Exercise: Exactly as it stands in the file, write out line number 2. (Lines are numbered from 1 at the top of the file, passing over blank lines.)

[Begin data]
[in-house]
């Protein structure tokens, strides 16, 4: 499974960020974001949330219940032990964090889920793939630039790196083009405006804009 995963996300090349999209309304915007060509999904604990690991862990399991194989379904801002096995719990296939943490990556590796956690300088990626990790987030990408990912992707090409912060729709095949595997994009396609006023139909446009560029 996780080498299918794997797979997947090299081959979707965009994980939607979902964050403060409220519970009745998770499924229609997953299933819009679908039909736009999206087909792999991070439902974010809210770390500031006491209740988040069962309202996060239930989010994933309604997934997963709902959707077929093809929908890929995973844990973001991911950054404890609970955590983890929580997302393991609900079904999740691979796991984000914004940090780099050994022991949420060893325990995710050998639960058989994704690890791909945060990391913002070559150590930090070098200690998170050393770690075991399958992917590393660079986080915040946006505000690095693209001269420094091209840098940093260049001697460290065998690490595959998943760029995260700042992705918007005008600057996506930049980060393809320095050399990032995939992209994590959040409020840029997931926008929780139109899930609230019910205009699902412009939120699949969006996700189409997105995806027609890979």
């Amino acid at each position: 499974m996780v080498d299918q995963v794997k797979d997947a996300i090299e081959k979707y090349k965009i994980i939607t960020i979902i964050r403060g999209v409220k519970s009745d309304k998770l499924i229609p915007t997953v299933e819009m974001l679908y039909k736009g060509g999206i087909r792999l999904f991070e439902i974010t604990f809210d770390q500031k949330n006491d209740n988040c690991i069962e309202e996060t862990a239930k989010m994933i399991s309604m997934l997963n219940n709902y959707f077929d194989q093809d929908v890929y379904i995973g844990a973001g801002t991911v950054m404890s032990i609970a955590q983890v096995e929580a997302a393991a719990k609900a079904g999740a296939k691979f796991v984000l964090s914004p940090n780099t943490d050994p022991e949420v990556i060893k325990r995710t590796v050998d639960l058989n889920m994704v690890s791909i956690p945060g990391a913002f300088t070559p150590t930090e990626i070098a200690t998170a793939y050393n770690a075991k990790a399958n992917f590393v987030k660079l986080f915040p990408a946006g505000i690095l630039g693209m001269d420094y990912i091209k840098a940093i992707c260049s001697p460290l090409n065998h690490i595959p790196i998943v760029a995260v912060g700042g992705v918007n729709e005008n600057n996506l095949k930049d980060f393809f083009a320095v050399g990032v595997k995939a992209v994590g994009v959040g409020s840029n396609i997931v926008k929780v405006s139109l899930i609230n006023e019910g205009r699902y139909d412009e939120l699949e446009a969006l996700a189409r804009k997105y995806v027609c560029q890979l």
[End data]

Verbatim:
């Protein structure tokens, strides 16, 4: 499974960020974001949330219940032990964090889920793939630039790196083009405006804009 995963996300090349999209309304915007060509999904604990690991862990399991194989379904801002096995719990296939943490990556590796956690300088990626990790987030990408990912992707090409912060729709095949595997994009396609006023139909446009560029 996780080498299918794997797979997947090299081959979707965009994980939607979902964050403060409220519970009745998770499924229609997953299933819009679908039909736009999206087909792999991070439902974010809210770390500031006491209740988040069962309202996060239930989010994933309604997934997963709902959707077929093809929908890929995973844990973001991911950054404890609970955590983890929580997302393991609900079904999740691979796991984000914004940090780099050994022991949420060893325990995710050998639960058989994704690890791909945060990391913002070559150590930090070098200690998170050393770690075991399958992917590393660079986080915040946006505000690095693209001269420094091209840098940093260049001697460290065998690490595959998943760029995260700042992705918007005008600057996506930049980060393809320095050399990032995939992209994590959040409020840029997931926008929780139109899930609230019910205009699902412009939120699949969006996700189409997105995806027609890979």